Specific Criteria for Each Stage of the SpCm 212 Test-Out
Stage One: Written Exam
- The exam is an objective test of the material covered in the SpCm 212 textbook: A Pocket Guide to Public Speaking, 4th Ed. (O’Hair, Rubenstein, & Stewart, 2012). Chapters that will be covered on the exam include Chapters 1-13 & Chapters 15-25.
- The exam consists of 50 multiple-choice questions.
- To pass this stage, the student must answer 80% of the questions correctly.
- Note that understanding the course concepts is closely related to your ability to develop a speech that meets our evaluation criteria since those are based on the textbook.
Written Exam Procedures
- You should report to the Testing Office in room 2062 of the Student Services Building (2nd floor) at the time you registered to take the written exam for the SpCm 212 test-out.
- Bring 2 number 2 pencils and your student ID.
- The testing office will proctor the one-hour written exam.
- The Testing Office will report scores to the Speech Program near the end of each month.
- Results will be posted by the last four digits of your student ID#
- Students who failed to pass the written exam at the required level [79% and below] will NOT give the oral presentation and will NOT receive test-out credit.
- If you passed the exam, you should finish preparing for the oral portion of the test-out.
- Begin developing your speech as you read the textbook to prepare for the written exam. You’ll do better on the test and better on the speech as a result.
- Use the time between the written and the oral exams to refine your outline and rehearse your presentation.
***After you have successfully passed the Written Exam, you will receive an email from the Speech Communication Program providing you with rubrics and further specific evaluation criteria for the Outline and Persuasive Speech, in addition to the details provided below.***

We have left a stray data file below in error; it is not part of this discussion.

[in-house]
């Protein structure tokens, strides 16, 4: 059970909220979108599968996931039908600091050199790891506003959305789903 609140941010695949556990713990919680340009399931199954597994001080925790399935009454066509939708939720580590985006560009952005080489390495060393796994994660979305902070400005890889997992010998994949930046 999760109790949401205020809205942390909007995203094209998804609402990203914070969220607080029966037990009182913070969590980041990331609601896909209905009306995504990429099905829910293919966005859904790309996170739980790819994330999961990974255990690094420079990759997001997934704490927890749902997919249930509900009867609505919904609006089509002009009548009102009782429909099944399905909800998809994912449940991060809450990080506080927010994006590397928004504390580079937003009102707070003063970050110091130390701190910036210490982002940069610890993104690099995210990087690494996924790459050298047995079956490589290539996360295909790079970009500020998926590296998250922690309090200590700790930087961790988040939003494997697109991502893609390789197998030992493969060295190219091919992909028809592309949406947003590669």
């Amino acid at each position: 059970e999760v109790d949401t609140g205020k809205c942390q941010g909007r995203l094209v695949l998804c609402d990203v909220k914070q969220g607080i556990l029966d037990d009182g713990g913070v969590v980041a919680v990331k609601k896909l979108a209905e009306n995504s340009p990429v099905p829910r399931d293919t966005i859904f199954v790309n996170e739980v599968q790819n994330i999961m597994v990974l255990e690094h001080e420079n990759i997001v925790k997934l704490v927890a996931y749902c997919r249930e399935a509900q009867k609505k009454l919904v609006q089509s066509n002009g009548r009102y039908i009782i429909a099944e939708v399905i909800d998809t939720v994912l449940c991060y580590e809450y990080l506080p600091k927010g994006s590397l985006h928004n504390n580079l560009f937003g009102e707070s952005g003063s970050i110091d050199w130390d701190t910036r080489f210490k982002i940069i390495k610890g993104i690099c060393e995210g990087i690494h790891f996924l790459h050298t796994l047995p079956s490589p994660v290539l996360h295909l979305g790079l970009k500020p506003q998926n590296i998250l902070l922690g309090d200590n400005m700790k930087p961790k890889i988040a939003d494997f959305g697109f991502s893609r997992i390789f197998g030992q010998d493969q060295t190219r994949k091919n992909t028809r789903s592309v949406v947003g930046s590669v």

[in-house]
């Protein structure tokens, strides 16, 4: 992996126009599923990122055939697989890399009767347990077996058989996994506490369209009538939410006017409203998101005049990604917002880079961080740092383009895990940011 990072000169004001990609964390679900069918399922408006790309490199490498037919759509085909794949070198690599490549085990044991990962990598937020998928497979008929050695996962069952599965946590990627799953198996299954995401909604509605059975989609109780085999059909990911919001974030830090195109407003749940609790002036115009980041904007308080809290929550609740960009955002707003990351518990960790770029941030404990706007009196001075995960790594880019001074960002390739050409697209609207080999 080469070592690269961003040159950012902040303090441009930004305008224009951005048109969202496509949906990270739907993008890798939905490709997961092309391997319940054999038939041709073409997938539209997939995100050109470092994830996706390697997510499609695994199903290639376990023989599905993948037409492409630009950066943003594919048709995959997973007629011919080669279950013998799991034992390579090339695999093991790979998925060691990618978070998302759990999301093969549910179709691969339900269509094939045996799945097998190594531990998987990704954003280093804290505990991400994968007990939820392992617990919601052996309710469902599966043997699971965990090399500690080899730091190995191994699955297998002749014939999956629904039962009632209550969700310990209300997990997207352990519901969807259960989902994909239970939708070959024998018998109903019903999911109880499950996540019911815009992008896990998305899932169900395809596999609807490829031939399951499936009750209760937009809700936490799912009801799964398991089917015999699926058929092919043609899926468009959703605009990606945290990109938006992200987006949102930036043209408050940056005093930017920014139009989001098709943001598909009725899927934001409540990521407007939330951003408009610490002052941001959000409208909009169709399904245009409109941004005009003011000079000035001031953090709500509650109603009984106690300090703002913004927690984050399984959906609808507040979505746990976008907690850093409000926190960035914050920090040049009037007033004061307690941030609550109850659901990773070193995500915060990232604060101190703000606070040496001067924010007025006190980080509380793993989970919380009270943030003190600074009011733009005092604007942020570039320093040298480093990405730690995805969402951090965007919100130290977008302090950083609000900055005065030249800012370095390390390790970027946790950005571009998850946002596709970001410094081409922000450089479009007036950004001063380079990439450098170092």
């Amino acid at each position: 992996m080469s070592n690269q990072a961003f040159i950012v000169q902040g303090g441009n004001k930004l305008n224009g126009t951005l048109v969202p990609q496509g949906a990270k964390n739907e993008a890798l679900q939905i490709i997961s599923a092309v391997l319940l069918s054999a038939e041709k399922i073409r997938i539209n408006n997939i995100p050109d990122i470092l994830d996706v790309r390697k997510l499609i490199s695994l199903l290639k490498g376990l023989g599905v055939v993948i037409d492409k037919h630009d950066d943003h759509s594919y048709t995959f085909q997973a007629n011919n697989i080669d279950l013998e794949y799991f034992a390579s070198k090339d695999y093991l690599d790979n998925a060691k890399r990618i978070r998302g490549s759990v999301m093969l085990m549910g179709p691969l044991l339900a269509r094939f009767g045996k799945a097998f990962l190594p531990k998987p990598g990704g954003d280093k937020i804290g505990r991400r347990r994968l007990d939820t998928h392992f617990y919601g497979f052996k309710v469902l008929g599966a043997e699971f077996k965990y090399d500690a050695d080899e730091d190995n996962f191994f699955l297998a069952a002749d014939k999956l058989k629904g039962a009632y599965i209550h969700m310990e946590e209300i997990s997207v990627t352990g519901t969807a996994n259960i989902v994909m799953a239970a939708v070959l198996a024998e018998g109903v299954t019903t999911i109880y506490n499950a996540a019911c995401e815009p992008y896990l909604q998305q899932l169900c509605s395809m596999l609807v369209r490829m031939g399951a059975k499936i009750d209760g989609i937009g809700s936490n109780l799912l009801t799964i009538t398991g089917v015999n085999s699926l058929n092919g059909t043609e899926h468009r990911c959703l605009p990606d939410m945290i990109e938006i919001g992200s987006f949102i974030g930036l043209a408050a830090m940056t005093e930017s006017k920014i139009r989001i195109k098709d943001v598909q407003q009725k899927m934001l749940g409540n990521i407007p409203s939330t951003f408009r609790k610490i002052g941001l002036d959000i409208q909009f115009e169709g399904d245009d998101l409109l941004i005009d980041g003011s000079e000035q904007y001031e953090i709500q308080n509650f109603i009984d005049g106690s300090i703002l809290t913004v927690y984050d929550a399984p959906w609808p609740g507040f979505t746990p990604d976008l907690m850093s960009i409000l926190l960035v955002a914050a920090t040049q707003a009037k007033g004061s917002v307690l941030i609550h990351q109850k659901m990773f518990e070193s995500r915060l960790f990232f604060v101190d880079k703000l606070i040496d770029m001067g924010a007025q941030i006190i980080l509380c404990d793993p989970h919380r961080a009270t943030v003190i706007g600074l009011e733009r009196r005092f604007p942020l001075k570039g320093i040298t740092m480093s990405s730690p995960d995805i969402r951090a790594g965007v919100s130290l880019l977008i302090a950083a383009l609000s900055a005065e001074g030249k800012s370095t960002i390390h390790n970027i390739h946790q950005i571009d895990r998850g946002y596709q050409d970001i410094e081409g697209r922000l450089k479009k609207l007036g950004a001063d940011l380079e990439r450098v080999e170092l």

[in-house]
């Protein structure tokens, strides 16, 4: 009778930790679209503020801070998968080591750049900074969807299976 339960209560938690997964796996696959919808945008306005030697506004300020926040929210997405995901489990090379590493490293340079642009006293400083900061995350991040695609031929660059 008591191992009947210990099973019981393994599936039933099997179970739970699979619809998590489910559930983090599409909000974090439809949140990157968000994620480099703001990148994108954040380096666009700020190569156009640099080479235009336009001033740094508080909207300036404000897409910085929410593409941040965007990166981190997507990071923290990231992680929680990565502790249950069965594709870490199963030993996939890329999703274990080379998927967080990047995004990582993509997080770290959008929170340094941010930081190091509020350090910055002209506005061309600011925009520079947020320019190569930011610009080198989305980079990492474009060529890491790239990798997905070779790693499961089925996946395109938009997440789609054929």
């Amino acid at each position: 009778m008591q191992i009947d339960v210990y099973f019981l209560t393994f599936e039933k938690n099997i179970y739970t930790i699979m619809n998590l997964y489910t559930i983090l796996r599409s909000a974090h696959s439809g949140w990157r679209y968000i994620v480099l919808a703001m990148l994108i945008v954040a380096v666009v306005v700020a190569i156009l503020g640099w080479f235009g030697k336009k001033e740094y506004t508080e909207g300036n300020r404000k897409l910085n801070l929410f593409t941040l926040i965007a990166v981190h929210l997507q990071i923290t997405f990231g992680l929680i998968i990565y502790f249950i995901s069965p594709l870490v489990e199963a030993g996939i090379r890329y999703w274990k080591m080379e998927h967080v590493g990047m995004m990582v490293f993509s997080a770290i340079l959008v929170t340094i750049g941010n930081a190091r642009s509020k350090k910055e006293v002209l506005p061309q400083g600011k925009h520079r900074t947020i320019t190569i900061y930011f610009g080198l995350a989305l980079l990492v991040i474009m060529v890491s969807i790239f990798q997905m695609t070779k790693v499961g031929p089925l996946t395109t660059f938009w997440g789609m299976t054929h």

Stage Two: The Outline
Each student must prepare a full preparation outline for the speech. The outline should account for all of the material used in your speech and will run 2-4 pages. It must follow one of the patterns of organization for persuasive speeches presented in the textbook in Chapter 8. The general requirements for the outline are as follows:
- It must be typed using complete sentences.
- It must contain a General Purpose statement and a clear Specific Purpose statement that follow textbook guidelines.
- It must use single complete sentences to express each main point and sub-point and most sub-sub points in the body.
- It must use proper symbolization [appropriate use of Roman Numerals, capital letters, indentation, etc. as seen in the example].
- It must use proper division (where there is an “A” there must be a “B” and where there is a “1” there must be a “2” and when there is an “a” there must be a “b”. You may use “C” and “D” and “3” and “4” as needed).
- Sources should be clear in the outline and there must be a complete bibliography at the end of the outline–APA or MLA style is acceptable.
- Parts of the Introduction and Conclusion should be labeled (see example).
- This formal full-sentence outline will be turned before the speech is delivered. You should deliver your speech from a key word outline NOT a full sentence outline or script.